cause she is the weaker veffel, both naturally and morally, in which respect she is more easily crushed and broken in her spirit, especially by the auftere and undutiful carriage of her husband.
7. Sympathizing with one another in all their croffes, and griefs, and joys, whether of body or mind. "Being one flesh, they must fhew it this way. It is a common duty we owe to all, to weep with them that weep, and rejoice with them that rejoice ; and so both their griefs and joys should be mutual, in a fpecial manner; otherwise they will be as jarring strings in an instrument that mars the harmony, i Sam. i. 8. And they must bear with one another's infirmities, covering them with the mantle of love, Gal. vi. 2.
8. Faithfulness in respect of their bodies, communicating themselves one to another according to the ends of marriage, with modesty and foberness, marriage putting the body of each in the other's power; and therefore the apostle in this case forbids them to defraud one another, i Cor. vii. 5. Another piece of that faithfulness is keeping by one another, and not embracing a stranger, which is that horrible breach that diffolves the bond of marriage.
9. Lastly, A due concern for one another's soul and eternal welfare, i Pet. iii. 7.' They must be helpful to one another in the way of the Lord, doing what they can to advance one another's eternal intereft; watching over one another, joining together in holy duiies
; inftructing and admonishing one another lovingly and meekly, each one proposing to themselves the falvation of their relative, as well as their own, i Cor. vii. 16.
This is a weighty point, which few lay to heart, c. [To be continued in the third volume.]
THE END OF THE SECOND VOLUME
The Transcriber and Preparer of this work for the press hereby gives notice, that, at the desire of several ministers and Chriftian's in different places of the country, he will speedily issue PROPOSALS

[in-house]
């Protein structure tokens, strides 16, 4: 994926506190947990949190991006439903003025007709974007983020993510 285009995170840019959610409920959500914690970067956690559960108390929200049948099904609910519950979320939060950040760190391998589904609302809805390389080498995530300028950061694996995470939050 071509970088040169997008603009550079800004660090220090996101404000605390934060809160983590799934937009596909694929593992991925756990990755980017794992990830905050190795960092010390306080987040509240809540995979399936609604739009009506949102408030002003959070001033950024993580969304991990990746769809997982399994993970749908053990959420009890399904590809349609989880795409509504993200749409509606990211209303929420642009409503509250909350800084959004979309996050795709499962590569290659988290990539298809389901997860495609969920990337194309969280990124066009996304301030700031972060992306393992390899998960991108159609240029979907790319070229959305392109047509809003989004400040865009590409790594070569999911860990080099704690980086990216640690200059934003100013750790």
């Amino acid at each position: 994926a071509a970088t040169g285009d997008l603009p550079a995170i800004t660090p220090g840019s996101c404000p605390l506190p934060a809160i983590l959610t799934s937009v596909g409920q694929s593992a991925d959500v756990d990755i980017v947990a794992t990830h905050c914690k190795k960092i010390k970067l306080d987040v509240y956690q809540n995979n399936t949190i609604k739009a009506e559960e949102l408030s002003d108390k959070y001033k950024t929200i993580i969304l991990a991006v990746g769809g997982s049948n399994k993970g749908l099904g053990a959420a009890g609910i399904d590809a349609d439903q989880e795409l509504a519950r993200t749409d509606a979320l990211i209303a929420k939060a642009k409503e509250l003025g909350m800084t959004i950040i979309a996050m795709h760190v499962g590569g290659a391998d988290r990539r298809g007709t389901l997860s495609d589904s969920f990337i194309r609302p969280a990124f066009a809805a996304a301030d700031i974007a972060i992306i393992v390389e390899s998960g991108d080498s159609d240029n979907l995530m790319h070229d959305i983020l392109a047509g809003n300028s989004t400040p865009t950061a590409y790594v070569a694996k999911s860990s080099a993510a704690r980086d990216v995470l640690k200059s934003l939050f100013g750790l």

For PRINTING by SUBSCRIPTION,
Of the remaining
Minister of the Gospel at Ettrick,
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The price of each volume will be only 2 s. sewed in a blue paper cover, or 2 s. 6 d. bound, to be paid on delivery.
A volume will be published every other month.
As no more sermons of this author are designed for publication, it is hoped that the encouragers of his former works will thew a difpofition to promote this last publication of the author.
If a sufficient number of subscribers do not offer in five months from this date, the design will be entirely laid aside, however much it may be to the loss of the public, and contrary to the inclination of several who have signified the Atrongest desire to see the last remains of this great and good man.
And the transcriber hereby gives further notice, that if this de. figned publication Mall meet with success, the author's Memoirs will speedily follow; but if it shall fail of suitable encouragement, the publication of the Memoirs will also be laid aside.
It is almost unnecessary to say, that these fermons, and the m2moirs, are intended to be published by the consent and under the infpe&tion of the Rev. Mr MICHAEL BOSTON, the author's grandson, who furnishes the manuscripts to the transcriber, and compares the transcript with the original before printing; and that the transcriber is the same person, who has prepared all Mr Boston's posthumous tracts and sermons that have been hitherto published, except the fermons on afflictions and church-communion, first published in 1737